How could we dedicate an issue to all things hot about Hawai‘i and not include Pele? The volcano goddess is as renowned for her fiery passions as for the molten lava with which she creates new land.
The Hawaiian work kamaʻaina isn’t so much about bloodlines and birthplace, as about a fully intentional way to live.
Animal, plant, elemental force, even the substance of dreams-in their different forms, ancestral guides helped to shape the Islands' first culture.
Get the translation of Hawai'i Pono'i.
We ask three maoli (native) educators to consider what it means to be an educated Hawaiian in the twenty-first century—and why it matters.
Following the ancient practices of our ancestors has restored a missing piece—healing across generations.
Among Polynesians, the Hawaiians of old excelled in the making of kapa. Their distant daughters have begun to reclaim this once-lost ancient art.
Finding the science behind an ancient, indigenous practice.
You and I are older than the stones along the Puna shoreline. These stones started just a few years ago as gobs of lava from Pele’s current eruption, gobs that dripped into the sea only to be tumbled and polished then lobbed back onto the shore.
A writer and a photographer explore the remains of the King's Trail on Maui, where dozens of archaeological sites spring up from the side of the trail.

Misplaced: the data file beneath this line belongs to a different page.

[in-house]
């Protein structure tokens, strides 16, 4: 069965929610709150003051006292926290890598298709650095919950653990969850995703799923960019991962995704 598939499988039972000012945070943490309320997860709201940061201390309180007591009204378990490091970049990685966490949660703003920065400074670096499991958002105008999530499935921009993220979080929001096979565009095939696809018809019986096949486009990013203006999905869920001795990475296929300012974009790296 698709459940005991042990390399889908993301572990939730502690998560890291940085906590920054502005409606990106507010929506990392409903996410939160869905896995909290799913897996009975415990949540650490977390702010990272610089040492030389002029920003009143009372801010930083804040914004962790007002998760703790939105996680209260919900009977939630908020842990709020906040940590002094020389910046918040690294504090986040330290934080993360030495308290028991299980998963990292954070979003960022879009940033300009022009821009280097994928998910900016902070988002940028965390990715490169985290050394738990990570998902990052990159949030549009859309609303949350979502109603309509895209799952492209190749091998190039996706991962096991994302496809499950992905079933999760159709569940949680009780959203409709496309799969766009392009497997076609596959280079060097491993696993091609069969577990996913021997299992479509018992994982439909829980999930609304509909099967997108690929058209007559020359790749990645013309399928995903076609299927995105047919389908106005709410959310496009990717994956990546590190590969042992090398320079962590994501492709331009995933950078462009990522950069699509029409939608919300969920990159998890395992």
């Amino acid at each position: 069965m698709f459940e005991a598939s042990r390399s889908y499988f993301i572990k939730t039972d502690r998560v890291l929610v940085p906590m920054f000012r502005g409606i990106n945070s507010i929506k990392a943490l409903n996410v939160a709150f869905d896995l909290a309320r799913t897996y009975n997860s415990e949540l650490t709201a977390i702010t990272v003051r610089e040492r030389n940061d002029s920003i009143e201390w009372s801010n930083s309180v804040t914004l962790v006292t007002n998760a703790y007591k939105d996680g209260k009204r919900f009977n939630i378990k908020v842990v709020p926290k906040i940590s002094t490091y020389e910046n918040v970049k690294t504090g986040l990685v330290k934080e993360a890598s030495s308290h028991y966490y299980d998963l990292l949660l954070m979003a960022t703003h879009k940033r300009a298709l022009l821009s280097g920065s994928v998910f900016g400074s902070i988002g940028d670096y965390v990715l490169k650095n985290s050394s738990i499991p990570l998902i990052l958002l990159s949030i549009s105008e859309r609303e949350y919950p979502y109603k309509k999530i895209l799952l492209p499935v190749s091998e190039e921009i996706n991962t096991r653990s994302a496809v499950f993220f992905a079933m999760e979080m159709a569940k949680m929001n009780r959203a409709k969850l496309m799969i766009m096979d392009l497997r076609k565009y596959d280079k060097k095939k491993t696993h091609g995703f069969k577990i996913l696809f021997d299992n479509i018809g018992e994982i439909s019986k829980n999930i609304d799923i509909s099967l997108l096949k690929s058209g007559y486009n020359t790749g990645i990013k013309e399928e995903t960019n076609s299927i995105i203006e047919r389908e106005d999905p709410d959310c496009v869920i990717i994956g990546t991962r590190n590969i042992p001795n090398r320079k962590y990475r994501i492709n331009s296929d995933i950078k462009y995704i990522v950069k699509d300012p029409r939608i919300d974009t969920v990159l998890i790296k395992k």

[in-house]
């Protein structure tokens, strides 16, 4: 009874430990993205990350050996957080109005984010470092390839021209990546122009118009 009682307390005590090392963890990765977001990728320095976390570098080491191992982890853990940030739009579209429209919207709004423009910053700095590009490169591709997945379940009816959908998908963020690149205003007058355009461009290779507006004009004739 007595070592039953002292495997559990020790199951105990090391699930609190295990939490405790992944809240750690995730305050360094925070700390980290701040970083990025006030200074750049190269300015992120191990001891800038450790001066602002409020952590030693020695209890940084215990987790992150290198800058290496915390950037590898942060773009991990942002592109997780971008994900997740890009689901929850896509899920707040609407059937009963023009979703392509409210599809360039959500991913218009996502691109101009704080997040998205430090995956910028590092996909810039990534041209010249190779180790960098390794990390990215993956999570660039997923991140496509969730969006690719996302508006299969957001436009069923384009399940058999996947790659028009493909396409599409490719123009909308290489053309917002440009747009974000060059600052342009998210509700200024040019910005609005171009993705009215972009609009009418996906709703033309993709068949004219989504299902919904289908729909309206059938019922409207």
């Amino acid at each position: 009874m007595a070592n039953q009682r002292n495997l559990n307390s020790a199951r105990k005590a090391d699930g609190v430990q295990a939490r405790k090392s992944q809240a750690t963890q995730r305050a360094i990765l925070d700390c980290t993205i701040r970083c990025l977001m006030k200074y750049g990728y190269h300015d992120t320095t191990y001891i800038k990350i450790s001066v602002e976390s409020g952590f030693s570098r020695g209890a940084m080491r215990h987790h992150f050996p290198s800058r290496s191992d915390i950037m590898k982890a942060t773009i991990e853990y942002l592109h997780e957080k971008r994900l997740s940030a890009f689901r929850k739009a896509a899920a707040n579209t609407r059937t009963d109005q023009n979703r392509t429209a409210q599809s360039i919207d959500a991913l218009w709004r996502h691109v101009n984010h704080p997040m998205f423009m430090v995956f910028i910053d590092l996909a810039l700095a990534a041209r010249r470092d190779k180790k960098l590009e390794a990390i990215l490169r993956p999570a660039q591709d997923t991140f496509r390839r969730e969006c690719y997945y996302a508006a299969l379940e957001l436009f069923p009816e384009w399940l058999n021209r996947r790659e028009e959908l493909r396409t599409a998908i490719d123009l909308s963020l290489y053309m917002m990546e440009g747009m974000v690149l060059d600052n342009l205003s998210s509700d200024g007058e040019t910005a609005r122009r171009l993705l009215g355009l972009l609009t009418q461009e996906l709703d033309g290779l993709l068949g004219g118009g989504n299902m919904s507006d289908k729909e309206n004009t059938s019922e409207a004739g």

Kepā Maly is restoring authenticity to the stories of the island he loves.
Watch as we transform a piece of monkey pod into a papa kuʻiʻai (poi board) during this workshop on Maui, hosted by the Hawaiʻi Farmers Union United.
An ancient art, as delicate as it is beautiful, has outlived the kings who once claimed it as their own.
More than any other Polynesian people, Hawaiians excelled in the use of color, coaxing incredible hues from the natural world around them.
Triple threat: He can dance. He can chant. And he can sing.
From the very beginning, Hawaiian culture has celebrated women’s power, passion and intellect. We dig into Hawaiian wāhine culture to learn more.
In the plaited leaves of the pandanus tree, a lauhala master passes along an ancient tradition.
The study of seaweed has enabled Hawaiian women—past and present—to sharpen their scientific eye, flavor bland meals, and exercise the art of metaphor.
When your name includes twelve syllables and nearly as many letters as the alphabet, you often have some explaining to do.
From ancient times, Hawaiians have used this handwoven tool to gather an ocean harvest. For one Maui fisherman, it still holds a way of life and a sense of identity.
Wood and cordage, tooth and bone are used to recreate the ancient Hawaiian instruments of war. A modern weapons maker finds connection to a culture.
Li hing mui is a favorite Hawaii snack. Lehia shares her top 10 ways to eat this salty sweet treat.
Kumu hula and lei maker, Gordean Bailey has spent a lifetime sharing the culture of aloha.
Through their portraits, handprints and signatures, Jordan Murph is helping native Hawaiians create an indelible legacy.
Kalo, a legendary plant, has deep roots in Hawaiian culture.
How Maui farmers are cultivating ancient wisdom to feed a population—and a hunger for culture.
In contrast to modern hula (which is typically accompanied by Western-derived stringed instruments, such as the slack-key guitar or ‘ukulele), ancient hula is purely percussive.